Gut teamed up with Sergi Beltran, head of the CNAG-CRG Bioinformatics Unit, to develop the Genome-Phenome Analysis Platform within the RD-Connect project, an international research collaboration for rare diseases. The cutting-edge global data platform allows doctors to store, analyse, and securely and ethically share all kinds of information about their patients with rare diseases.
Genomic data plays a significant role, as most rare diseases are caused by specific inherited genetic variations, but that’s not all. Other types of information include the levels of various molecules in the blood, as well as physical symptoms and measurements. All of these datasets come together to provide a detailed picture of exactly how the changes in an individual patient’s genes affect their body and cause their disease.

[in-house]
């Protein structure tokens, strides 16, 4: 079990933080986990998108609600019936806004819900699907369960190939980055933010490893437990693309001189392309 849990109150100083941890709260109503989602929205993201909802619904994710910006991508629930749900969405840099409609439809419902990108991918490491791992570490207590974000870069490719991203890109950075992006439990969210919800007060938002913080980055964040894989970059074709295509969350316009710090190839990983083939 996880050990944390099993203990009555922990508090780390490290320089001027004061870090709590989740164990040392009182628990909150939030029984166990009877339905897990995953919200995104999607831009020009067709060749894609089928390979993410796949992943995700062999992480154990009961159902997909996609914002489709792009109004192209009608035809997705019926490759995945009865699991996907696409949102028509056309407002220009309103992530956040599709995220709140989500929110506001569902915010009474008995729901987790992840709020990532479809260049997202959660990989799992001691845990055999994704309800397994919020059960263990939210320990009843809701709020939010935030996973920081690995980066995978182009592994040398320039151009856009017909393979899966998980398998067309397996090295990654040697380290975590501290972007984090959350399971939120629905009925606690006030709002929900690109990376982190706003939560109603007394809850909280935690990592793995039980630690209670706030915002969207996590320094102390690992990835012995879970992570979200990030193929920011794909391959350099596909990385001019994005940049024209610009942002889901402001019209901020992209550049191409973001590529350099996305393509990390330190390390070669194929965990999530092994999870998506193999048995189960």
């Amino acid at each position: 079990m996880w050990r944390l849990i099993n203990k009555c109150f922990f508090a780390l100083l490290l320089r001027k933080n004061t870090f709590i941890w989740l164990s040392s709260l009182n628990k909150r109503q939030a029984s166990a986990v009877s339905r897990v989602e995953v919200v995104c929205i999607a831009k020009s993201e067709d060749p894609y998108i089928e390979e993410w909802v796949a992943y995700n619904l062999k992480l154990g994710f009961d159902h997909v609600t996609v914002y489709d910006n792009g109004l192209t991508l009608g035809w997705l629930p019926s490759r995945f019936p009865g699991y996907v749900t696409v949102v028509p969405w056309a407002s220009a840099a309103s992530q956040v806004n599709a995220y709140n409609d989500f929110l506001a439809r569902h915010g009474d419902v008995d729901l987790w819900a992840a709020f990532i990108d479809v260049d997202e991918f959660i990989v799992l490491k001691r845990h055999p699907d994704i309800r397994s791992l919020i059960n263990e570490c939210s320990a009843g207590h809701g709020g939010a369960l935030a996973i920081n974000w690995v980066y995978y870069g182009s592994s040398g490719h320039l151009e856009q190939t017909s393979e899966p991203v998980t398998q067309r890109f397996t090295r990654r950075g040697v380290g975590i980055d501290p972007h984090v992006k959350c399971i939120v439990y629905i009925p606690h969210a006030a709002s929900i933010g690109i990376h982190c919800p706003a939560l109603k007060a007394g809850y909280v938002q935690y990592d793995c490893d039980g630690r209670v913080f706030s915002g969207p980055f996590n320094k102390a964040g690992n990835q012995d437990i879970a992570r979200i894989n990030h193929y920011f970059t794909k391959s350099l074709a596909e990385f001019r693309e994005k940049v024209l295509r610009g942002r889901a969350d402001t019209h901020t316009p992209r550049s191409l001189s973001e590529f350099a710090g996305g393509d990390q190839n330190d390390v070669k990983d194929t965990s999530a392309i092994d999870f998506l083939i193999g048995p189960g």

RD-Connect now contains information about more than 5,000 individuals and has led to the identification of hundreds of new genes that are implicated in rare diseases, slashing the time taken to diagnose most rare diseases to around a year. Importantly, it has also brought certainty for many families that have been desperately waiting for answers.
Having a specific diagnosis for a rare disease provides a name and a cause for a condition, unlocking access to financial help and other types of support. In some cases, although not all, a confirmed diagnosis may point towards a specific treatment, such as drugs, dietary changes or high-dose vitamin supplements. And it can provide a reason for something that was previously a frustrating mystery.